Ancona, Ascoli ,Piceno, Civitanova, Marche, Fabriano, Fano, Fermo, Jesi, Loreto, Macerata, Pesaro, Senigallia, Urbino


Le Marche or the Marches (in English) is one of the twenty regions of Italy. It is located in Central Italy and it borders Tuscany and Umbria, Lazio, Amelia Romagnia, and Abruzzo. Le Marche is a highly developed with modern networks of high speed trains and regular flights making it a hot holiday destination. Even though this region is sandwiched between the high Appenine mountain peaks and the Adriatic Sea and is highly exposed to mass tourism, its historical assets remain unspoiled.

In ancient times, Le Marche was a Picenum territory. Its coastal regions were inhabited by Senones. When the Romans conquered it in 295 BC it remained connected to the center of authority in Rome. Later on, the fall of the Roman Empire gave way to the occupation of the region by the Goths administratively making it a region under the Byzantine Exarchate of Ravenna. Following the fall of the exarchate and the eventual administration under Charlemagne in the 18th century, and creation of the marches of Fermo, Camerino and Ancona in the 19th century, Le Marche became what it is known today. In fact, the name ‘Le Marche’ originated from the creation of the marches.

Although Le Marche was a region under the Papal States, local lords administered most regions leading to the growth of Le Marche into a free commune. From the 12th century to the Napoleonic region, the administration of Le Marche alternated from Frederick Barbarossa’s imperialism, papal authority and Renaissance rule under Gil de Albornoz. Napoleonic rule led to the unification of the Kingdom of Italy and the Roman Republic, but this unification was short lived and it broke apart with the defeat of Napoleon until the annexation of Le Marche by plebiscite to the Kingdom of Italy.

Currently this region is home to many towns and each town is unique in its own sense. Urbino; the ultimate renaissance city, connects the adventurer to the era when the Duke Federico of Montefeltro ruled Le Marche in the 15th century. On the southern end of the region lies Ascoli Piceno which is the provincial capital. Ascoli Piceno is an old town characterized by marble paved squares and architectural masterpieces from the Roman era. The administrative capital; Ancona, is known for its beaches and busy seaport facilitating trade between Italy, Turkey, Greece and Croatia. Pesaro; a provincial capital hosts appealing seaside resorts, fishing villages and fine beaches. Even though these are the main towns, there are other smaller towns such as Camerino, Jesi, Recanati, Cingoli, Cagli, Offida, Sarnano and San Leo which offer equally thrilling opportunities and sight seeing.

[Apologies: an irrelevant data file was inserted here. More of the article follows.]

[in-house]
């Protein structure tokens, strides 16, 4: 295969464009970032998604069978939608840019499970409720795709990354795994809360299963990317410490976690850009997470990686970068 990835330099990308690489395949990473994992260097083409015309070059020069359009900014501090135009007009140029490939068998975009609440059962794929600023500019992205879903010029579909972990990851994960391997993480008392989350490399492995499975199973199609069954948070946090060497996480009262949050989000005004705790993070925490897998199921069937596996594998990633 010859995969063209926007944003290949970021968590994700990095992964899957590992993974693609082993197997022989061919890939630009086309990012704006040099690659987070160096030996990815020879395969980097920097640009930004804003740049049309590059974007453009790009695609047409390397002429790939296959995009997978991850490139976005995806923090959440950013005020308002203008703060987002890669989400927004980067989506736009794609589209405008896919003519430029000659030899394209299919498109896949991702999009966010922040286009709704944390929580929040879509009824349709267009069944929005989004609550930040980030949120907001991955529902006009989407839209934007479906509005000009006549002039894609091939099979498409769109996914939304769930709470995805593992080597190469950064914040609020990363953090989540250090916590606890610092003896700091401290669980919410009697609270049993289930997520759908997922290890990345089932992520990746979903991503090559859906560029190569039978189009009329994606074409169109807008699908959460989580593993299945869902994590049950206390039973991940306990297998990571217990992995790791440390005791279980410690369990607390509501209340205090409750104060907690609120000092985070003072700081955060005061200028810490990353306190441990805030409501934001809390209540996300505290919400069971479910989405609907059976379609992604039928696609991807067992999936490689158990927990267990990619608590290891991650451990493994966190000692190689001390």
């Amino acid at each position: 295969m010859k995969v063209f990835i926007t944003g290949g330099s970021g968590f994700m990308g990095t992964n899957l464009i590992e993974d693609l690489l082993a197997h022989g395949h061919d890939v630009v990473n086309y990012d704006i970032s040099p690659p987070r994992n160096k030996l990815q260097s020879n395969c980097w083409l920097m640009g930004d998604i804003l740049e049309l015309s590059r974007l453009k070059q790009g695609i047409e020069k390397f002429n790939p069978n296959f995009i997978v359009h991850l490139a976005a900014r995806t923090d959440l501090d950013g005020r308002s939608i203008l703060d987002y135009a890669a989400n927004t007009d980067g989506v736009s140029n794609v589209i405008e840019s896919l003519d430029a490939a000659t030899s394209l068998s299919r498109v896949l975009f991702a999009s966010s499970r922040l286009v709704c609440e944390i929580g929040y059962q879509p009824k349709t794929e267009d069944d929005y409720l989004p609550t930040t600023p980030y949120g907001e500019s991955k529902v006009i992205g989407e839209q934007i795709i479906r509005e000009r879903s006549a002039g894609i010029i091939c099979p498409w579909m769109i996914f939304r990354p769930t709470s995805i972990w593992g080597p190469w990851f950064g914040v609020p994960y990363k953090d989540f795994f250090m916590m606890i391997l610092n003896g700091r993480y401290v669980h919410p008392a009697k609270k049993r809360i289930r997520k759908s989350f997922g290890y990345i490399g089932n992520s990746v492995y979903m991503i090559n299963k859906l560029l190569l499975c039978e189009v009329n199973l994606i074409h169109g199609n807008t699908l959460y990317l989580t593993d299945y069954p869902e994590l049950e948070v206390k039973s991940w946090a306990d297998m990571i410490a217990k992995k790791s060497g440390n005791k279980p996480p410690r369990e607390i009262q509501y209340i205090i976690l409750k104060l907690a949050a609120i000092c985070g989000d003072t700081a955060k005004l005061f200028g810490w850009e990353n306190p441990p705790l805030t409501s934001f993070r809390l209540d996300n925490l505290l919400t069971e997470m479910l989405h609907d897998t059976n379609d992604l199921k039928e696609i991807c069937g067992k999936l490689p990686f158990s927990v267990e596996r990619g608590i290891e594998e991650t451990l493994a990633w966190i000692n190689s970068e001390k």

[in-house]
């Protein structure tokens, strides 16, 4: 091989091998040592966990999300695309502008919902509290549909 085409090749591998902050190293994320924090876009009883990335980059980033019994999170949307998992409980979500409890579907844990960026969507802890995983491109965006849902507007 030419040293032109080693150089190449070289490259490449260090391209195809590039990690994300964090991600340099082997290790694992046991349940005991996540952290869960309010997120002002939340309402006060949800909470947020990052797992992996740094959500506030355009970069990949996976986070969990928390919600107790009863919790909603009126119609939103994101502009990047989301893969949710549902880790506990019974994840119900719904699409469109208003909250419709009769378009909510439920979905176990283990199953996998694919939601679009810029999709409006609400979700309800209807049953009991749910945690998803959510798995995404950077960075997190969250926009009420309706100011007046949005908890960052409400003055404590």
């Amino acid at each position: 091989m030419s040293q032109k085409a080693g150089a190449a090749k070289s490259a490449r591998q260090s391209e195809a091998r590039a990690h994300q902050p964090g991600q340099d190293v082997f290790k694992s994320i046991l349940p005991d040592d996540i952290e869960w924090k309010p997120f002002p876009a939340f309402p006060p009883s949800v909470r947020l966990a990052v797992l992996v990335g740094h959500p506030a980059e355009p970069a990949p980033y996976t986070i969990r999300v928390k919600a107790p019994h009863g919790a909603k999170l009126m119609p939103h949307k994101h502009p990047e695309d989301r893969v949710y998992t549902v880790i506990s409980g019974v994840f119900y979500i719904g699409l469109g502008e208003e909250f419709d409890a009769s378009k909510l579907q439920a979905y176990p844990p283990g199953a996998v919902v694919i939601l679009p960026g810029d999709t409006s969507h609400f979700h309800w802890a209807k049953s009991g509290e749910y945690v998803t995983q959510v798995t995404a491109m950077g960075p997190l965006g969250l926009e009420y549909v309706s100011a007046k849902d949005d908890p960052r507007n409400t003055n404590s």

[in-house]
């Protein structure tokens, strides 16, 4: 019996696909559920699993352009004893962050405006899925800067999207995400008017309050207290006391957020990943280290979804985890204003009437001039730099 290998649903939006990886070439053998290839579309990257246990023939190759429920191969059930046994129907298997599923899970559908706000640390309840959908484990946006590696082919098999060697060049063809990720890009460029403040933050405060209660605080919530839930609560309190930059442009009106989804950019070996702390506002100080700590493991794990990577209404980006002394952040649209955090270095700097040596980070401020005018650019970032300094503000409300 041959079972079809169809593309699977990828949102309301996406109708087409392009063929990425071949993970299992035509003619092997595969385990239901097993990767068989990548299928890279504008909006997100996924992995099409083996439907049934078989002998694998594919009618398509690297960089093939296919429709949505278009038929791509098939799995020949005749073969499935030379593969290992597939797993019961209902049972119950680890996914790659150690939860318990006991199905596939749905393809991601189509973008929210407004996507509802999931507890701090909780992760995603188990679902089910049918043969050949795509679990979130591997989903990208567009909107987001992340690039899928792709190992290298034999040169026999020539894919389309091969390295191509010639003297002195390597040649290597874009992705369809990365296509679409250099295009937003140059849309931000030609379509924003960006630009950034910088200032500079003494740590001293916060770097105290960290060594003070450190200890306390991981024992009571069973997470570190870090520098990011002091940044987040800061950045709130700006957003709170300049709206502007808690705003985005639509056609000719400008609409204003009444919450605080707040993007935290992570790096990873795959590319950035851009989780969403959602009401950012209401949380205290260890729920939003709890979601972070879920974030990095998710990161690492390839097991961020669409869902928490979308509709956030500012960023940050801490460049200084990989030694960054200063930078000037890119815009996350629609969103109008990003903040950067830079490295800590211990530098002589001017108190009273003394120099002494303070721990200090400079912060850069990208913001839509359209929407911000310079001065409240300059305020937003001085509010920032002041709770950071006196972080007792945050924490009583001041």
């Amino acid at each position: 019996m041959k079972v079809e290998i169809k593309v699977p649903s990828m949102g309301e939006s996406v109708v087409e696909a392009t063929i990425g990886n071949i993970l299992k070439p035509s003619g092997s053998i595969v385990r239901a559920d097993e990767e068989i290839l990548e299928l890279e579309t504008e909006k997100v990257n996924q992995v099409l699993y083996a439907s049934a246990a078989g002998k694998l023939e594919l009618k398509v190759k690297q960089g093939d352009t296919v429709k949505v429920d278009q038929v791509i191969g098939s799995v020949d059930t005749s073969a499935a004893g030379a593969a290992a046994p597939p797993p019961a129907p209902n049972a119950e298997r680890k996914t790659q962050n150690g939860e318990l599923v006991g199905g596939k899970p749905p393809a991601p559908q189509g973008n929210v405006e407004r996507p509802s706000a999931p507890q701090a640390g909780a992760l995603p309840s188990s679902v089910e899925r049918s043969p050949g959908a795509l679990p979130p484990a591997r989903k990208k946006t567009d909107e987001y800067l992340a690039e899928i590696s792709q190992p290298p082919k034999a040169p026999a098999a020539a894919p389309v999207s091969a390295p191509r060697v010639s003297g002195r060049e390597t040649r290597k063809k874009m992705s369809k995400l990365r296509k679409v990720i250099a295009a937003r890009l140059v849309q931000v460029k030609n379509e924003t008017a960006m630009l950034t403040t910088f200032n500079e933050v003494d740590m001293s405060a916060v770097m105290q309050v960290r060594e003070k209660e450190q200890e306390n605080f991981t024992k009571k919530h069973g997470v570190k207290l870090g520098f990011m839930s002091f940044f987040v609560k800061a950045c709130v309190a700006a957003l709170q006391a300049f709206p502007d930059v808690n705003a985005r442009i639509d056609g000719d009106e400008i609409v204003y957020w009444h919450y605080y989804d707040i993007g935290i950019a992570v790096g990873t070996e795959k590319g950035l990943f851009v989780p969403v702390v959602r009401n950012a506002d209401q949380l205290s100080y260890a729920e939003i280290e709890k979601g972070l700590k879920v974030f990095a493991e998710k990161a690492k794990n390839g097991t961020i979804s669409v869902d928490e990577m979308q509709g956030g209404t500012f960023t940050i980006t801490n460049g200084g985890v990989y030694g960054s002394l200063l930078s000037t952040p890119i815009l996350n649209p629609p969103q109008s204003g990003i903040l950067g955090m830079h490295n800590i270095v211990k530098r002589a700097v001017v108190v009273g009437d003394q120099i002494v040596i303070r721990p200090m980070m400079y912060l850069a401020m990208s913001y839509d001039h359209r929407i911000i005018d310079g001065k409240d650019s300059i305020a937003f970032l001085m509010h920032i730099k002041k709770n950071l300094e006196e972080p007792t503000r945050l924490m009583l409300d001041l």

Alternatively, apart from each town has to offer in terms of its culture, cuisines and museums, there are other natural marvels which draw tourists and businessmen men alike to Le Marche. Some of these natural marvels can be found at Monti Sabillini where impressive mountain scenery and snow capped peaks provide a wonderful panorama, until late spring. For a perfect view of the peaks and alpine flower carpet, Monte Catria is the best choice.

The Frasassi caves are spectacularly lined with limestone. Other limestone caves can be found at the Furlo Gorge which is a natural pass that has consistently proved useful since the prehistoric times. However, not the whole of Le Marche is hilly. Some regions such as Monte Conero are flat. Though, these are rare exceptions to the hilly landscape which plunge into the sea to create breathtaking bathing resorts.

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